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Kitten Goes to Mamou

February 16, 2013

A South Louisiana Day

I went to Mamou on Mardi Gras Day. Courir de Mardi Gras. I’d never seen it before. (look it up) So, I knew all I had to do was tell Pickle I’d like to see it and she would show me. The night before, we were both kind of bummed. I had a text from Tennis Bashir. Yeah. He’s still contacting me. No, I haven’t shut it down but I haven’t seen him either.  I don’t want to talk about it. Back to the subject:

We were in weird moods on Monday. We didn’t go anywhere. It had rained all day. “If it’s raining tomorrow, I’m okay with spending Mardi Gras at home,” Pickle said.

“Yeah, me, too,” I concurred. I was already a good two days into a depressive episode. To lie in bed all day and watch the rain while the rest of the town was out catching beads and getting drunk was exactly what the depression monster wanted me to do.

About 7:30am, the next morning I got a text from Pickle, “It’s going to be cloudy all day. You up for Mamou or a parade?”

“Let’s do Mamou,” I replied. Fuck you depression.

“Bring a change of clothes,” she replied. “See you at my house at 9.”

I got up, got coffee and picked up my camera bag. I haven’t taken photos in months. Photography is my medium, my passion, my obsession but for the past year or so I haven’t touched my camera much at all. I don’t know why. This was different. I wanted to experience this from a photographer’s perspective.

We stopped on the way for coffee. The girls at the gas station were wearing Mardi Gras head bands. One the way out I said, “I like your headband.”

“Look,” she said pointing up to the green, purple and gold star bobbing back and forth on her head, “I’m blinking, ya’ll.”

“I’m blinking, ya’ll” became the day’s catchphrase.

After driving to Mamou we followed our coffee up with a Mardi Gras breakfast of boudin and beer. That was some damn good boudin!

Pickle found the road the courirs travel on and we found a place to park and waited. It was overcast and there was a fog hanging over the rice fields. Perfect photography weather. The view of the riders was blocked by two police trucks in front of them. I wish I could’ve seen them in the days before such precautions were necessary.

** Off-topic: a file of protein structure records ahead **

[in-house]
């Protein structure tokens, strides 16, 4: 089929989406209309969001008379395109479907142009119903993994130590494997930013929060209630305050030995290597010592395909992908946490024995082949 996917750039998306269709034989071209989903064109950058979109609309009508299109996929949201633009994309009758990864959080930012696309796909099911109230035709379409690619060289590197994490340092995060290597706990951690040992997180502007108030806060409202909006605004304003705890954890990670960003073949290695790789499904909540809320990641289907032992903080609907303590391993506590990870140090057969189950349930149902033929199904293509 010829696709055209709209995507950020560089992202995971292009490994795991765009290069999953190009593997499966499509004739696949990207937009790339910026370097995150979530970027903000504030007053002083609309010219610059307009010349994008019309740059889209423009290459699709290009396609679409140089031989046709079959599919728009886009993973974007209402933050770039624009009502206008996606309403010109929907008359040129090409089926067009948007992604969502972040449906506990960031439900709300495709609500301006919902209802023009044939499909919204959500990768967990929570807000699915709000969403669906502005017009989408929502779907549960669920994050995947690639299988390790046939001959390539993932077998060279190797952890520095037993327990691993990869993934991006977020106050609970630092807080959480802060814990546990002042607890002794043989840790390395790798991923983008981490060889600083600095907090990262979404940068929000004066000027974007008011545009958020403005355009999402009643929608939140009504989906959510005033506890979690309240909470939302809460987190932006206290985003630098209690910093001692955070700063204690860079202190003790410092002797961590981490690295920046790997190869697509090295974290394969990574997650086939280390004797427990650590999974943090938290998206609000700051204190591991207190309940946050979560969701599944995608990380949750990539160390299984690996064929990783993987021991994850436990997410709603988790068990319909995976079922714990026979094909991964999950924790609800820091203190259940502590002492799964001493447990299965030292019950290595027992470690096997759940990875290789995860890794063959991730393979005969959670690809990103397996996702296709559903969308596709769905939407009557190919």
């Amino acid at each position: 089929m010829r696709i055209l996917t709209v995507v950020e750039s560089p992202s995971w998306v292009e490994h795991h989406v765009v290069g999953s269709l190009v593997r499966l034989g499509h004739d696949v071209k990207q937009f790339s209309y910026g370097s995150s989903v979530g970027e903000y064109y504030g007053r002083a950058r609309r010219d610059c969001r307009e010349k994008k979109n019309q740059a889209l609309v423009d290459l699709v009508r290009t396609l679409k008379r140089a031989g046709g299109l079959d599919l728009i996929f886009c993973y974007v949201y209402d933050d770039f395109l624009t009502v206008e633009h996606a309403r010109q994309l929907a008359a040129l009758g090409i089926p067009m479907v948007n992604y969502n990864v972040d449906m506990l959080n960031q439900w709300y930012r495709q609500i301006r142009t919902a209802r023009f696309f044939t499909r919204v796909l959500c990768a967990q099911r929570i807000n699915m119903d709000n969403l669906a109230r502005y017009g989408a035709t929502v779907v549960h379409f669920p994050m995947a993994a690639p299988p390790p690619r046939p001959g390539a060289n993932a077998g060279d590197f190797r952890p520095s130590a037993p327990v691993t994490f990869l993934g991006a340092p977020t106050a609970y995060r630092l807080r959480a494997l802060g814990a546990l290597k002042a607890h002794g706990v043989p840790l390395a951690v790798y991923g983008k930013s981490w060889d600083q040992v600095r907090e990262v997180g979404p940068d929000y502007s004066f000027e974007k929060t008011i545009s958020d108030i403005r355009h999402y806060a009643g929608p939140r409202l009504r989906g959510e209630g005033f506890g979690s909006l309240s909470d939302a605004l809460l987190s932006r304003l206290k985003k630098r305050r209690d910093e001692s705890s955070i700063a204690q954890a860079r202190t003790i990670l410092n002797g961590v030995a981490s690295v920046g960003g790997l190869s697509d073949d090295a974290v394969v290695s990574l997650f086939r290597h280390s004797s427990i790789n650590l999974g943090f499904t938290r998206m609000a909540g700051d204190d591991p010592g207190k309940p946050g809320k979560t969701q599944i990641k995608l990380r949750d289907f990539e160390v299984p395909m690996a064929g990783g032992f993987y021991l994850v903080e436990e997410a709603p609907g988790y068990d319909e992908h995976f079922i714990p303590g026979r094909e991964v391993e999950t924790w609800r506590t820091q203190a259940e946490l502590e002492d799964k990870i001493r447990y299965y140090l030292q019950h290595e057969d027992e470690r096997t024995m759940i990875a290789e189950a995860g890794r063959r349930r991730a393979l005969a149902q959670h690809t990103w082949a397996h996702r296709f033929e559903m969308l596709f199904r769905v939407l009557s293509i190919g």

They stopped at a farm and I quickly left Pickle behind and headed into the action. People were standing on a trailer in the middle of the field. I started to walk up behind a row of horses to join them and one of the riders warned me, “You don’t want to walk there, go around.” Good advice. I sloshed through mud and water, soaking my converses and happy I followed Pickle’s advice and brought a change of clothes. I got up on the trailer and watched as a farmer let a rooster loose. The young men jumped off their horses and chased after the fleeing rooster. They were all in costumes and masks, already muddy from diving into ditches and tramping in fields. They were as lit as Christmas trees, having been drinking since probably 6am. There were some pretty Cajun boys out there.

I snapped away and enjoyed the Cajun colloquialisms that reminded me of my own father.

“When you find me a woman that works as hard as you, give me a call,” a man on horseback said to a woman on the trailer. You have to add a thick Cajun accent here. If you’ve never heard one, think the Discovery channel’s Swamp People. Whatever you do, don’t imagine any Cajun accent ever attempted by anyone in any movie or television production! It’s not southern. It’s Cajun. You have to hear the real thing to understand it. I’ve never heard any actor accurately imitate it.

Back on the horses after having a few more beers, it was on to the next farm. The riders slowly made their way onto the field. They tied up their horses or just asked a pretty girl to hold onto the rope. They relieved themselves behind the trees and grabbed another beer from the cooler in the musician’s wagon. They stood on their horses and generally “acted the foo.” One young man looked at me snapping away with my camera and said, “Watch dis. Om gonna do a trick fa you,” He moved away from his horse then ran up to it, trying to jump on top of it. He fell in between the horse and a truck, smacking his face in the mud. Then he mounted the horse and proceeded to do a head stand on the saddle while I snapped away furiously. The horse looked annoyed.